Lumentum Holdings, Inc. v. Capella Photonics, Inc., Case IPR2015-00739 (Mar. 4, 2016) (Paper 38)
The statutory provision that sets forth the requirement to identify all real parties-in-interest in an IPR petition, 35 U.S.C. §312(a)(2), is not jurisdictional in nature. Failing to comply with this requirement thus does not deprive the Board of jurisdiction to hear a case.
Summary (Precedential) :
JDS Uniphase Corporation (“JDSU”) filed a petition against Patent Owner Capella Photonics, Inc., naming itself as the real party-in-interest (“RPI”). After filing the petition, JDSUspun off assets and obligations to Lumentum Holdings Inc., Lumentum, Inc., and Lumentum Operations LLC. The decision to institute a trial was entered approximately one month later. Approximately three weeks later, Petitioner filed an updated mandatory notice to properly identify Lumentum Holdings Inc., Lumentum, Inc., and Lumentum Operations LLC as the RPI’s. The updated notice, filed 45 days after the name change, was not filed within the 21-day period required by 37 C.F.R. §42.8(a)(3), but the Board accepted the late filing.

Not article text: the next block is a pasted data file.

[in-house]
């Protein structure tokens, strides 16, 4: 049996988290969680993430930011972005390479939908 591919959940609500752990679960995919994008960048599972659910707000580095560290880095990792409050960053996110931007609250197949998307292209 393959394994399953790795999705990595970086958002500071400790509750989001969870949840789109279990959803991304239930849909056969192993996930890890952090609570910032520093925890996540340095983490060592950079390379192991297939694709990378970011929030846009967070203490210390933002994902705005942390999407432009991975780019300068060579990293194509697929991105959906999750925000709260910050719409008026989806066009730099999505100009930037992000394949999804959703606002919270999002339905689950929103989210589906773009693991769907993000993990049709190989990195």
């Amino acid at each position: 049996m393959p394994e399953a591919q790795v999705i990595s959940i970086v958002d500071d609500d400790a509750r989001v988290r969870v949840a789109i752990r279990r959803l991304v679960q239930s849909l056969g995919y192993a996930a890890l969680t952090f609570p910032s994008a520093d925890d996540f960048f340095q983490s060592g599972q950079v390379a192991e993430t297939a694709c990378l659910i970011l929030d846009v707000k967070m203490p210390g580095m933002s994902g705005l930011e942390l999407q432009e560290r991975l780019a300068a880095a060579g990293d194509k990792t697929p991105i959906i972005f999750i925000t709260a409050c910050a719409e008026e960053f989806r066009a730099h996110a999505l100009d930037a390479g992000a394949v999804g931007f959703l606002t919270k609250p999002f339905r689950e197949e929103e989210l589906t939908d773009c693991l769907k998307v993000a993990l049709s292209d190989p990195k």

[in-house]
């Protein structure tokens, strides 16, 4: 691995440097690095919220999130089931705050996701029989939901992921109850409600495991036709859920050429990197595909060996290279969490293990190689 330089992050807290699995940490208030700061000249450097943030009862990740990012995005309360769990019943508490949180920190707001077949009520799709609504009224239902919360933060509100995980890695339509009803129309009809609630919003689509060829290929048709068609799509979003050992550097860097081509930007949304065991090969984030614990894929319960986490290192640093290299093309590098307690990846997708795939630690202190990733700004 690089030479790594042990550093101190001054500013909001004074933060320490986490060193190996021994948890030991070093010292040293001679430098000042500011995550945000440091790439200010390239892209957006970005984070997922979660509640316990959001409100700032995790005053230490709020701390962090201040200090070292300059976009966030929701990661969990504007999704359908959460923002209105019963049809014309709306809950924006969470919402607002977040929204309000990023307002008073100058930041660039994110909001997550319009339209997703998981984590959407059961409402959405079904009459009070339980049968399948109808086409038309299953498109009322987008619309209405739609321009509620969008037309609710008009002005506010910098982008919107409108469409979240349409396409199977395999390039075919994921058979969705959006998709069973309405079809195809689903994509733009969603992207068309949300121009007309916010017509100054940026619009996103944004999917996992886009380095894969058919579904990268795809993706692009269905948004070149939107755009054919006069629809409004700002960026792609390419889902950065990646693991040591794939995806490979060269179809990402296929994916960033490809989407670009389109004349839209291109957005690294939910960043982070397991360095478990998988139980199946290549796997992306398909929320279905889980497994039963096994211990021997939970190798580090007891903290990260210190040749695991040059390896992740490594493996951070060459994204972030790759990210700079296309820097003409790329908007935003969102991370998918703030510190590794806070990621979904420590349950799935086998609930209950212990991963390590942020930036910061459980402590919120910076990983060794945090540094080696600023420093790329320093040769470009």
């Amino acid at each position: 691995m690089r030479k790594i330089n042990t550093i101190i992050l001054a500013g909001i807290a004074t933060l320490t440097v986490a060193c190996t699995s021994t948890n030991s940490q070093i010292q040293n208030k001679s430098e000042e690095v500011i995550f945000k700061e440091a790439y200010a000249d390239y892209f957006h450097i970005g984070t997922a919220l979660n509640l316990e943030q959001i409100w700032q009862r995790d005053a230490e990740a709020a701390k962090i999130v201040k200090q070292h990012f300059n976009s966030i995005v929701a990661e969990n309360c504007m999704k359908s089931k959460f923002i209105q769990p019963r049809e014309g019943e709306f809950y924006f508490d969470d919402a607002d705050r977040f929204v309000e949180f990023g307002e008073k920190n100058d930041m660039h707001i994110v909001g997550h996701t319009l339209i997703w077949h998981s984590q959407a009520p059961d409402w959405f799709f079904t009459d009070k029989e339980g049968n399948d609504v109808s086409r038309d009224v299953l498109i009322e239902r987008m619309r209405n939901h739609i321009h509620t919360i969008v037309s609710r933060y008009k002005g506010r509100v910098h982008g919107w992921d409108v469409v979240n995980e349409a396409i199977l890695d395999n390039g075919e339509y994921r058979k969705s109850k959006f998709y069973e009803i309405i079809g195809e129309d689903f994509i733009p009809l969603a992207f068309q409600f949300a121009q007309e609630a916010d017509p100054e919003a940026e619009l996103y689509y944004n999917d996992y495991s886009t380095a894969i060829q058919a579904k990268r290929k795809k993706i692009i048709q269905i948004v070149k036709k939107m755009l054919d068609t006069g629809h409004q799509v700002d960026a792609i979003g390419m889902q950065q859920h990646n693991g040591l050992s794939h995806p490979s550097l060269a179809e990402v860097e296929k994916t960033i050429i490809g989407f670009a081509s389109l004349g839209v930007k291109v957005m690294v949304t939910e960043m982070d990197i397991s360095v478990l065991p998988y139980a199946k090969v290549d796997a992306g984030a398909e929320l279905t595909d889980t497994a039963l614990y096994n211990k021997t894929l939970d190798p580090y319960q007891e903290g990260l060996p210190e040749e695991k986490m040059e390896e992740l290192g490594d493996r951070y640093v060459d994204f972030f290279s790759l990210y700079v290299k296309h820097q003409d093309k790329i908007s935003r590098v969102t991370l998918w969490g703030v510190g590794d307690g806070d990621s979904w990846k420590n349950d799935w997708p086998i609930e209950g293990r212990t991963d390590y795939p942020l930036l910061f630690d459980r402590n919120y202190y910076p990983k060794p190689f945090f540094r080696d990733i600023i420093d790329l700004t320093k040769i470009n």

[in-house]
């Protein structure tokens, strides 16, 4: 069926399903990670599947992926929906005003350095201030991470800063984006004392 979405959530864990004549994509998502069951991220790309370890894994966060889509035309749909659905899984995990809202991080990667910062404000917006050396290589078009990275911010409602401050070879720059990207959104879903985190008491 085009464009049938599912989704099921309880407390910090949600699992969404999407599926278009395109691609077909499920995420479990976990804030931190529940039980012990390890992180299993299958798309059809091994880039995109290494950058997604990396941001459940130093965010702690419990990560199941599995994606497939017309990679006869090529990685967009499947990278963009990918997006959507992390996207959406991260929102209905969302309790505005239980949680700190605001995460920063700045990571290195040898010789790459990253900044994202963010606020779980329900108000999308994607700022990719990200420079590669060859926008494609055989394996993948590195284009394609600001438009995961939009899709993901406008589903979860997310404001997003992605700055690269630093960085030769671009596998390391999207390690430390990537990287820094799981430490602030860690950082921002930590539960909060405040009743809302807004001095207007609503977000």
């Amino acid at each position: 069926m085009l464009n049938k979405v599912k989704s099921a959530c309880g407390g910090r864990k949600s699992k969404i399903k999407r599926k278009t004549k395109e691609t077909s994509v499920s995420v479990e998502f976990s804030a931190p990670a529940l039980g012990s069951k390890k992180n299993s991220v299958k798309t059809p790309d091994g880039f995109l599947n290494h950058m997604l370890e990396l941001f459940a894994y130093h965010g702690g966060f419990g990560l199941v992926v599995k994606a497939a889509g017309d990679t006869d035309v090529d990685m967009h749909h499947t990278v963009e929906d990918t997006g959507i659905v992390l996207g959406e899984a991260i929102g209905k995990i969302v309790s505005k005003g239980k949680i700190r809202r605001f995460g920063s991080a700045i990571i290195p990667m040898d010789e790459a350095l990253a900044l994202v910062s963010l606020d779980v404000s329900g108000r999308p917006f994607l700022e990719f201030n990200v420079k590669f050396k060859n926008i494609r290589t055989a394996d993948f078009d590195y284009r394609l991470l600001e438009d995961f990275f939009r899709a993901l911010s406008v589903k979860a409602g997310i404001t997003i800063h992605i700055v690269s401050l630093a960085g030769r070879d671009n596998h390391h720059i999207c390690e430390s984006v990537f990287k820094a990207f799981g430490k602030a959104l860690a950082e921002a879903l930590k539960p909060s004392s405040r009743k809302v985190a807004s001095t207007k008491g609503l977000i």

Patent Owner contends that Petitioner’s failure to timely identify the RPI’s constituted a failure to comply with 35 U.S.C. §312(a) which states that a petition “may be considered only if” certain requirements are satisfied including the identification of all real parties-in-interest. Accordingly, the Patent Owner contended that the Board lacked jurisdiction to institute the IPR and filed a Motion to Terminate the proceeding.
The Board denied the Motion, holding that §312(a) is not jurisdictional in character. The Board relied upon Elekta, Inc. v. Varian Medical Systems, Inc. (IPR2015-01401, slip op. 6–7), which held that whether a statutory limitation is jurisdictional depends on whether Congress has clearly declared it to be so. Absent such an unambiguous statement, the statutory restriction should be considered non-jurisdictional. With respect to §312(a), Congress provided no indication that it should be treated as jurisdictional in character. Instead, the requirements enumerated under §312(a) are merely intended to facilitate claim processing and procedural efficiency. Initial failure to comply with the requirements of §312(a) does not divest the Board of jurisdiction to hear a case, nor does it preclude the Board from allowing such a lapse to be rectified.
The Board further noted the “absurd results” that would follow application of Patent Owner’s interpretation of §312(a), such as the termination of proceedings at the end of trial simply because the petitioner failed to attach a copy of a relied-upon patent to the original petition. By contrast, the Board’s decision recognizes the practical reality that the names of real parties-in-interest may routinely change over the course of trial.